Posted by: koolwine | December 1, 2014

Guatemala: Severina

SeverinaA biblio-outlaw steals both the wares and the heart of a bookstore owner.

Country Focus: Guatemala

Severina
By Rodrigo Rey Rosa
Translated by Chris Andrews
Introduction by Chris Andrews
Originally published in Spanish as Severina, 2011
My edition: The Margellos World Republic of Letters, 2014
87 pgs
.

Genre: Fiction
Time period:
 Contemporary

About the author: Guatemalan writer Rodrigo Rey Rosa was mentored by renowned American writer Paul Bowles, who translated a few of his student’s books—Dust on Her TongueThe Beggar’s Knife; The Pelcari Project—into English. Rey Rosa’s more recent works include The Good Cripple and The African Shore.

World Lit Up Rating:
(On a scale of 1-5, with 1 book = turned off and 5 books = lit up)

Severina is one of the names of a beautiful and mysterious book thief. She and her equally enigmatic male companion, Otto Blanco, travel around the world stealing overlooked literary masterpieces. They claim to “live for and by books.” Their lives as biblio-fugitives fascinates the narrator, a bookstore owner who falls for Severina and finds himself willing to give up everything to join her.

Rey Rosa’s novel has an underlying current of suspense, a dab of magical realism, and strong pacing, but its characters don’t resonate. The narrator is obsessed with Severina, Severina is obsessed with books, and there’s not that much else to them. Rey Rosa is known for his understated prose, but I didn’t expect one-dimensional characters to be a part of the deal.  Maybe the fault lies with translator Chris Andrews, who also authored Severina‘s overly long and tedious introduction. Whatever the case, this biblio-fantasy disappointed.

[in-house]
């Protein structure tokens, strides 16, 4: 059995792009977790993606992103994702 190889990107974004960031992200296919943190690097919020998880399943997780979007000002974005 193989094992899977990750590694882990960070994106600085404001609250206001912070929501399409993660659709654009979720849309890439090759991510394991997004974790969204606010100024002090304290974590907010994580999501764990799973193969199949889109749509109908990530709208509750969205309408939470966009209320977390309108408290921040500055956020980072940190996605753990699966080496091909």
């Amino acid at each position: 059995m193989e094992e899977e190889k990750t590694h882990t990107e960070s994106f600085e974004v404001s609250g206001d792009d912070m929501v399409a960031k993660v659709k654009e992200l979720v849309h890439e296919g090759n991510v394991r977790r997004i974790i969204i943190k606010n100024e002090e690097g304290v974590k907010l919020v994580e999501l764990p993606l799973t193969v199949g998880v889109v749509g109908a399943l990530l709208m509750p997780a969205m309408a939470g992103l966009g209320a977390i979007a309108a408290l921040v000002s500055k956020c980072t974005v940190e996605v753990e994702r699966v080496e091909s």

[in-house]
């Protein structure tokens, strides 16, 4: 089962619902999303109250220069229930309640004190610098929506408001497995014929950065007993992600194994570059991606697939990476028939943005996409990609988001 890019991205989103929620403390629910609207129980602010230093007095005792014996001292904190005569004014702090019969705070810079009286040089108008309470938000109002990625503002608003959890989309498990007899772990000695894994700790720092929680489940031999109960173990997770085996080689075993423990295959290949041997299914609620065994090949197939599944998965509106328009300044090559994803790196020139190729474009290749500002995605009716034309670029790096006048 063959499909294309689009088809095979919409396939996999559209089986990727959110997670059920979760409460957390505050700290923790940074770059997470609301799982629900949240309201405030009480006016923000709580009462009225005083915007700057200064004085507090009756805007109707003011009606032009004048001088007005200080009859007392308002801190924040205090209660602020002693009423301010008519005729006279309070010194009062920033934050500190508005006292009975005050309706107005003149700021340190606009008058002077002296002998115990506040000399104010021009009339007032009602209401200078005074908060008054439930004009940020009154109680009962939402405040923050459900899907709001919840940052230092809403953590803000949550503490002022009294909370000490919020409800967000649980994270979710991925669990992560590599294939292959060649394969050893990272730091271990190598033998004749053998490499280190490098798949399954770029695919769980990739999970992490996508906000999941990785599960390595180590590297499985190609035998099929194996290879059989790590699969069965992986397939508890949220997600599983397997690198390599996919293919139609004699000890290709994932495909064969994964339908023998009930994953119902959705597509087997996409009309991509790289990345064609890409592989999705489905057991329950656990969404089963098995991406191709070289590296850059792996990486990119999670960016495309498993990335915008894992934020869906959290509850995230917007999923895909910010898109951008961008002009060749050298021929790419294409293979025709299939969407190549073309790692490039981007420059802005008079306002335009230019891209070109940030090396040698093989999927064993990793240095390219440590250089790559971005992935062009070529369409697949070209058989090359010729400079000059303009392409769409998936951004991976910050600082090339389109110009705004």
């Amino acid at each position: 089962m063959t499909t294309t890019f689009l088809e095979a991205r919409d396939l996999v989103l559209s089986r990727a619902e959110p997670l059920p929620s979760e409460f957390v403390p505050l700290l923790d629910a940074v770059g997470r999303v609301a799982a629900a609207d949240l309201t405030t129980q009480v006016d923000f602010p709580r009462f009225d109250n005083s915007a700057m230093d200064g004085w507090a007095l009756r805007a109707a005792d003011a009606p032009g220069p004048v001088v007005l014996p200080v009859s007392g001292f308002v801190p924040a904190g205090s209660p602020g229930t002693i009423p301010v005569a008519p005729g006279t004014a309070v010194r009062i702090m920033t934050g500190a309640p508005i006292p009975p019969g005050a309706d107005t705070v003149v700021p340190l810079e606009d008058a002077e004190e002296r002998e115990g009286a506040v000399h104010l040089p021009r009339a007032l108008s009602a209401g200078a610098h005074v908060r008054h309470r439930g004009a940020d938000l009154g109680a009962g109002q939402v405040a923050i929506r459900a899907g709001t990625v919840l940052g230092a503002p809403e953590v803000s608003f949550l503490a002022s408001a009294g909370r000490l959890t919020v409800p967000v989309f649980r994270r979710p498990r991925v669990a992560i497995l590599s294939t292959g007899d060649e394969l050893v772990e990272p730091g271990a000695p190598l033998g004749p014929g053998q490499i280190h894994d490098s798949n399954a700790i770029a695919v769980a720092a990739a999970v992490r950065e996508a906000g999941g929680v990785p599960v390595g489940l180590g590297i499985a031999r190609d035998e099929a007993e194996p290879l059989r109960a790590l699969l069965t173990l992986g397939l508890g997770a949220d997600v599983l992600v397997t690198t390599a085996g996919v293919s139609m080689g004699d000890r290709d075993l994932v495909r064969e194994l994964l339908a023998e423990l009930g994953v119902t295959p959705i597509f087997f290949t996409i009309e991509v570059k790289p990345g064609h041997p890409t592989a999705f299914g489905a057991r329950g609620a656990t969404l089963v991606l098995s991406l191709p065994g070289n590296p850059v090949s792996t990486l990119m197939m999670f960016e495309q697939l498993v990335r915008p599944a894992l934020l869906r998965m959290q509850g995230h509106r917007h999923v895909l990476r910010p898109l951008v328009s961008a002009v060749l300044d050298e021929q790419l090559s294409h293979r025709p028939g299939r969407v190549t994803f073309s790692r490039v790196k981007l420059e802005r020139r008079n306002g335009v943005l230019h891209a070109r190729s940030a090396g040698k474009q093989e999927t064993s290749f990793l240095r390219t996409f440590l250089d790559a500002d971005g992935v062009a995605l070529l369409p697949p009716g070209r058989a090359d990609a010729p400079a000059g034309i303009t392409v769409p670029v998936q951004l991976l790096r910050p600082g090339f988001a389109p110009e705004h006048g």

Rodrigo Rey Rosa

Rodrigo Rey Rosa

Quote:
Let me tell you something. One of my uncles—he was crazy, it’s true, but he also had moments of genius—believed, or said he believed, that books, the objects we call books, are animated by a kind of collective spirit. Like machines and computers in science-fiction fantasies, and the plants from which drugs are extracted, and even certain metals, like gold and iron. He talked about how books struggle for domination in certain regions of the planet, a phenomenon whose trends and flows could be tracked using one of the maps with colored arrows to indicate things like the spreading of ethnic groups or languages over the course of history. Migrations, invasions, outbreaks, extinctions. There are wars between different kinds or genres of books, he said. And, as in real wars, the best don’t always win; but for us, in the end, there are no losers, although they all fade away.

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Keep Reading!

Guatemalan writers need to be translated! Of the books below, only I, Rigoberta Menchú and The Polish Boxer are written by native Guatemalans.

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